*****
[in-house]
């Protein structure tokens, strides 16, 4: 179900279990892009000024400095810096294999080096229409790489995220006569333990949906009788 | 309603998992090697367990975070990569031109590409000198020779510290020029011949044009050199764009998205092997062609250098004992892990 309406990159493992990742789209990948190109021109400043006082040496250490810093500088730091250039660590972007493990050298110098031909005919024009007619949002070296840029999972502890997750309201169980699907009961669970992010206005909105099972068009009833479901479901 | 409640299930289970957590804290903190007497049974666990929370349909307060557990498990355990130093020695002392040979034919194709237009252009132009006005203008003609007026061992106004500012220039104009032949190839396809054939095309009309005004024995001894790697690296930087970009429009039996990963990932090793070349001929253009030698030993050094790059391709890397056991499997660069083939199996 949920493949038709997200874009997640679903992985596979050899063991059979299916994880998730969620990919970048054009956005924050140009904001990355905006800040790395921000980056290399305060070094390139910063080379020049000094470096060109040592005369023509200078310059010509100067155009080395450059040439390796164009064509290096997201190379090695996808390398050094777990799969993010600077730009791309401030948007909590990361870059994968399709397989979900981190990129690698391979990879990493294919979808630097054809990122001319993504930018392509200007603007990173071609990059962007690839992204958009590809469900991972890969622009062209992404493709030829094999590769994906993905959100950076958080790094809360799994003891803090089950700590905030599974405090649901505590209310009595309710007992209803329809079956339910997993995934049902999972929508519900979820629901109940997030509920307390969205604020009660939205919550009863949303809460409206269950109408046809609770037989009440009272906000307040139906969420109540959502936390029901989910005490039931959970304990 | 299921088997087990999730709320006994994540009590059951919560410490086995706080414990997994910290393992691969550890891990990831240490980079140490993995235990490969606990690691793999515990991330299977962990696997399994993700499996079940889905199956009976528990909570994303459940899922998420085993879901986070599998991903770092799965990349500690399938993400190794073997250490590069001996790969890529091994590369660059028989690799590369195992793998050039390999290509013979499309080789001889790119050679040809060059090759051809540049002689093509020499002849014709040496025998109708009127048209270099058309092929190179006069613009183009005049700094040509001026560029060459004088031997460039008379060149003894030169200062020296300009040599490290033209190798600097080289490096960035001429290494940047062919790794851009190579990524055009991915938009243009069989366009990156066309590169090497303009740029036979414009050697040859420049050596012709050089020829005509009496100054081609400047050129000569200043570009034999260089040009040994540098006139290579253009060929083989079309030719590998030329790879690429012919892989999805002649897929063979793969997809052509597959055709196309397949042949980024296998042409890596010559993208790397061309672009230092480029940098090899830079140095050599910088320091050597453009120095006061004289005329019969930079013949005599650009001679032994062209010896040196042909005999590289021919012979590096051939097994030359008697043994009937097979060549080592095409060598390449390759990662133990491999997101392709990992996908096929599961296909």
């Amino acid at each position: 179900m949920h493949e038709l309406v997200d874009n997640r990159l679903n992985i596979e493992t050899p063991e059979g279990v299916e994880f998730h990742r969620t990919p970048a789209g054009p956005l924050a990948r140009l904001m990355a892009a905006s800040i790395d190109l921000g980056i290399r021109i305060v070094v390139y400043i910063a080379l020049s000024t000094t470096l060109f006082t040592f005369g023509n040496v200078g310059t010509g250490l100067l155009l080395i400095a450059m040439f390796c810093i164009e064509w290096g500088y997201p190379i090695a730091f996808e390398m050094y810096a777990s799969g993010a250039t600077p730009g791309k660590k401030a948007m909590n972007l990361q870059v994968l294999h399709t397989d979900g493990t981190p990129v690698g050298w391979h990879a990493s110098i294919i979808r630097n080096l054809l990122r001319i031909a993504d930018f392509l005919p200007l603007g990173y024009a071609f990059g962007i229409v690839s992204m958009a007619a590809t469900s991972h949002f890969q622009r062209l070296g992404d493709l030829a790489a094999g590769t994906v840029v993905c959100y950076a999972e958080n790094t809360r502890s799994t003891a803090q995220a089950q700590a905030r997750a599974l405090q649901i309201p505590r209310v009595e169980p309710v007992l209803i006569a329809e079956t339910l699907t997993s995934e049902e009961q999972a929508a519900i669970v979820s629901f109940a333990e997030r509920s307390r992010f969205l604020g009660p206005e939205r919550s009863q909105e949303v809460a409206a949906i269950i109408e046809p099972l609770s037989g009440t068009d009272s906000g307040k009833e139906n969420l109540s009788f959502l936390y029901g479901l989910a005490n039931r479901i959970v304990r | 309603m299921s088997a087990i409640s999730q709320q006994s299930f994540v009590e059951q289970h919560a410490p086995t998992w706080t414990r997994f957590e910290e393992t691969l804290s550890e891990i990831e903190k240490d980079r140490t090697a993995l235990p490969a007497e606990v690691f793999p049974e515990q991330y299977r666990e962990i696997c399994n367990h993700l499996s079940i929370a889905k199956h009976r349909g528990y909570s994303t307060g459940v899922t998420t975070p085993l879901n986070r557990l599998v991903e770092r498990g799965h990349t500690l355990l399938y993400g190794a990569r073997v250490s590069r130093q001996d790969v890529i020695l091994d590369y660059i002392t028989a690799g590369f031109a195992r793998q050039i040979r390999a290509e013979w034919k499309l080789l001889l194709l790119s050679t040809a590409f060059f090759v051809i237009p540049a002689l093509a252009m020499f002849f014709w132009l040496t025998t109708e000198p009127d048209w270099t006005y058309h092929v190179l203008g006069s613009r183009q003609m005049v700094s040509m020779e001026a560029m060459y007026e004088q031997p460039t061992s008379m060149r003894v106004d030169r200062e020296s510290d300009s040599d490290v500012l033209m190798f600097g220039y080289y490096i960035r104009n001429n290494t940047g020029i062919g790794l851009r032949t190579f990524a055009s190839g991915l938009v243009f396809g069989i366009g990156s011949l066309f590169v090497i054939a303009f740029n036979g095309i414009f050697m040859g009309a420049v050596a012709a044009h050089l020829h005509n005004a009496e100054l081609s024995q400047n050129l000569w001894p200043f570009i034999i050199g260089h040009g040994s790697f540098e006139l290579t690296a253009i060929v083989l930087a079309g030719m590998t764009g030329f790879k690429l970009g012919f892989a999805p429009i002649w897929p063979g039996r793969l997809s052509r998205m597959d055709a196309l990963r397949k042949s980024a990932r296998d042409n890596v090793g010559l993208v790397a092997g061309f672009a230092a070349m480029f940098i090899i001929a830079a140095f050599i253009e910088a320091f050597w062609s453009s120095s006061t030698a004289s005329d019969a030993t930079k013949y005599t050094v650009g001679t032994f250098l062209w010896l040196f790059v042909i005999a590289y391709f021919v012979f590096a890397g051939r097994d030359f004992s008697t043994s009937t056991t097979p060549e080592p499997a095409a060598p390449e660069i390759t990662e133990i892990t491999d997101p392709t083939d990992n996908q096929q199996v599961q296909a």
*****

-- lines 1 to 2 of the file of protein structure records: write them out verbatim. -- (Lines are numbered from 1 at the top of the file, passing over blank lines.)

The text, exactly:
[in-house]
């Protein structure tokens, strides 16, 4: 179900279990892009000024400095810096294999080096229409790489995220006569333990949906009788 | 309603998992090697367990975070990569031109590409000198020779510290020029011949044009050199764009998205092997062609250098004992892990 309406990159493992990742789209990948190109021109400043006082040496250490810093500088730091250039660590972007493990050298110098031909005919024009007619949002070296840029999972502890997750309201169980699907009961669970992010206005909105099972068009009833479901479901 | 409640299930289970957590804290903190007497049974666990929370349909307060557990498990355990130093020695002392040979034919194709237009252009132009006005203008003609007026061992106004500012220039104009032949190839396809054939095309009309005004024995001894790697690296930087970009429009039996990963990932090793070349001929253009030698030993050094790059391709890397056991499997660069083939199996 949920493949038709997200874009997640679903992985596979050899063991059979299916994880998730969620990919970048054009956005924050140009904001990355905006800040790395921000980056290399305060070094390139910063080379020049000094470096060109040592005369023509200078310059010509100067155009080395450059040439390796164009064509290096997201190379090695996808390398050094777990799969993010600077730009791309401030948007909590990361870059994968399709397989979900981190990129690698391979990879990493294919979808630097054809990122001319993504930018392509200007603007990173071609990059962007690839992204958009590809469900991972890969622009062209992404493709030829094999590769994906993905959100950076958080790094809360799994003891803090089950700590905030599974405090649901505590209310009595309710007992209803329809079956339910997993995934049902999972929508519900979820629901109940997030509920307390969205604020009660939205919550009863949303809460409206269950109408046809609770037989009440009272906000307040139906969420109540959502936390029901989910005490039931959970304990 | 299921088997087990999730709320006994994540009590059951919560410490086995706080414990997994910290393992691969550890891990990831240490980079140490993995235990490969606990690691793999515990991330299977962990696997399994993700499996079940889905199956009976528990909570994303459940899922998420085993879901986070599998991903770092799965990349500690399938993400190794073997250490590069001996790969890529091994590369660059028989690799590369195992793998050039390999290509013979499309080789001889790119050679040809060059090759051809540049002689093509020499002849014709040496025998109708009127048209270099058309092929190179006069613009183009005049700094040509001026560029060459004088031997460039008379060149003894030169200062020296300009040599490290033209190798600097080289490096960035001429290494940047062919790794851009190579990524055009991915938009243009069989366009990156066309590169090497303009740029036979414009050697040859420049050596012709050089020829005509009496100054081609400047050129000569200043570009034999260089040009040994540098006139290579253009060929083989079309030719590998030329790879690429012919892989999805002649897929063979793969997809052509597959055709196309397949042949980024296998042409890596010559993208790397061309672009230092480029940098090899830079140095050599910088320091050597453009120095006061004289005329019969930079013949005599650009001679032994062209010896040196042909005999590289021919012979590096051939097994030359008697043994009937097979060549080592095409060598390449390759990662133990491999997101392709990992996908096929599961296909």